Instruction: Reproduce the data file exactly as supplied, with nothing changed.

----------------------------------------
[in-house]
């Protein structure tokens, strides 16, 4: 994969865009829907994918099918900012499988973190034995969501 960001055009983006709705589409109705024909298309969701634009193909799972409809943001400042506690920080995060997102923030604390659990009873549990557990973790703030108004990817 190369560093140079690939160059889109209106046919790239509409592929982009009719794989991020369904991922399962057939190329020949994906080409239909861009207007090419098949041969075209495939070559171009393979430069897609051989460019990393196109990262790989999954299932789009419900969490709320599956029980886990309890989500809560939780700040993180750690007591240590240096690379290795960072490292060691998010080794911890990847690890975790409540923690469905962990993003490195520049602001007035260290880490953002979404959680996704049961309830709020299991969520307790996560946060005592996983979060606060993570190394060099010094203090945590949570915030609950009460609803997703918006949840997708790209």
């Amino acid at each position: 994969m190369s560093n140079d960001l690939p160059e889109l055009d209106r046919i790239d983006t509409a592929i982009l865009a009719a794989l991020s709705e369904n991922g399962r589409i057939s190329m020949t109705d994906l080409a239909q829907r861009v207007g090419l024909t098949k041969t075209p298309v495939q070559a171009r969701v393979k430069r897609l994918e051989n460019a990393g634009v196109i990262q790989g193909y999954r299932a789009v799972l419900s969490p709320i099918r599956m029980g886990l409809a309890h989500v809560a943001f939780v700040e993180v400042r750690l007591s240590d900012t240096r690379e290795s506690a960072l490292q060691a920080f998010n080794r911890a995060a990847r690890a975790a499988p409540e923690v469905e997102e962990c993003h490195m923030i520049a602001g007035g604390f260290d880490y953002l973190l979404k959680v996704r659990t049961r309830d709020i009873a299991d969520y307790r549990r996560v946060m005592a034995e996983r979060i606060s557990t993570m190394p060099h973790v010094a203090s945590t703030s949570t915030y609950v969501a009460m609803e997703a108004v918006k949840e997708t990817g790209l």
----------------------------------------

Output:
[in-house]
């Protein structure tokens, strides 16, 4: 994969865009829907994918099918900012499988973190034995969501 960001055009983006709705589409109705024909298309969701634009193909799972409809943001400042506690920080995060997102923030604390659990009873549990557990973790703030108004990817 190369560093140079690939160059889109209106046919790239509409592929982009009719794989991020369904991922399962057939190329020949994906080409239909861009207007090419098949041969075209495939070559171009393979430069897609051989460019990393196109990262790989999954299932789009419900969490709320599956029980886990309890989500809560939780700040993180750690007591240590240096690379290795960072490292060691998010080794911890990847690890975790409540923690469905962990993003490195520049602001007035260290880490953002979404959680996704049961309830709020299991969520307790996560946060005592996983979060606060993570190394060099010094203090945590949570915030609950009460609803997703918006949840997708790209």
């Amino acid at each position: 994969m190369s560093n140079d960001l690939p160059e889109l055009d209106r046919i790239d983006t509409a592929i982009l865009a009719a794989l991020s709705e369904n991922g399962r589409i057939s190329m020949t109705d994906l080409a239909q829907r861009v207007g090419l024909t098949k041969t075209p298309v495939q070559a171009r969701v393979k430069r897609l994918e051989n460019a990393g634009v196109i990262q790989g193909y999954r299932a789009v799972l419900s969490p709320i099918r599956m029980g886990l409809a309890h989500v809560a943001f939780v700040e993180v400042r750690l007591s240590d900012t240096r690379e290795s506690a960072l490292q060691a920080f998010n080794r911890a995060a990847r690890a975790a499988p409540e923690v469905e997102e962990c993003h490195m923030i520049a602001g007035g604390f260290d880490y953002l973190l979404k959680v996704r659990t049961r309830d709020i009873a299991d969520y307790r549990r996560v946060m005592a034995e996983r979060i606060s557990t993570m190394p060099h973790v010094a203090s945590t703030s949570t915030y609950v969501a009460m609803e997703a108004v918006k949840e997708t990817g790209l």